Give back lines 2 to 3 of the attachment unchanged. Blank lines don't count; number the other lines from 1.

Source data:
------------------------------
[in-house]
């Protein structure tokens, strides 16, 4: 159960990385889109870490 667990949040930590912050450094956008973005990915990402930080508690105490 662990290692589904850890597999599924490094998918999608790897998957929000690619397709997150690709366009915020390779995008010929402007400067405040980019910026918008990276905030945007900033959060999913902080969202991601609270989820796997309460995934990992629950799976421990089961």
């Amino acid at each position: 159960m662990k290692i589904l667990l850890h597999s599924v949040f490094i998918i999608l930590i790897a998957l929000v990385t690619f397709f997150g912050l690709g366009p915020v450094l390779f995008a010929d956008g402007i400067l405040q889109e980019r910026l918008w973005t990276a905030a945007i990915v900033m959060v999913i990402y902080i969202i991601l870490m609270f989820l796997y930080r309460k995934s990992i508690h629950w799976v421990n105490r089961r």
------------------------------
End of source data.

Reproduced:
């Protein structure tokens, strides 16, 4: 159960990385889109870490 667990949040930590912050450094956008973005990915990402930080508690105490 662990290692589904850890597999599924490094998918999608790897998957929000690619397709997150690709366009915020390779995008010929402007400067405040980019910026918008990276905030945007900033959060999913902080969202991601609270989820796997309460995934990992629950799976421990089961």
């Amino acid at each position: 159960m662990k290692i589904l667990l850890h597999s599924v949040f490094i998918i999608l930590i790897a998957l929000v990385t690619f397709f997150g912050l690709g366009p915020v450094l390779f995008a010929d956008g402007i400067l405040q889109e980019r910026l918008w973005t990276a905030a945007i990915v900033m959060v999913i990402y902080i969202i991601l870490m609270f989820l796997y930080r309460k995934s990992i508690h629950w799976v421990n105490r089961r």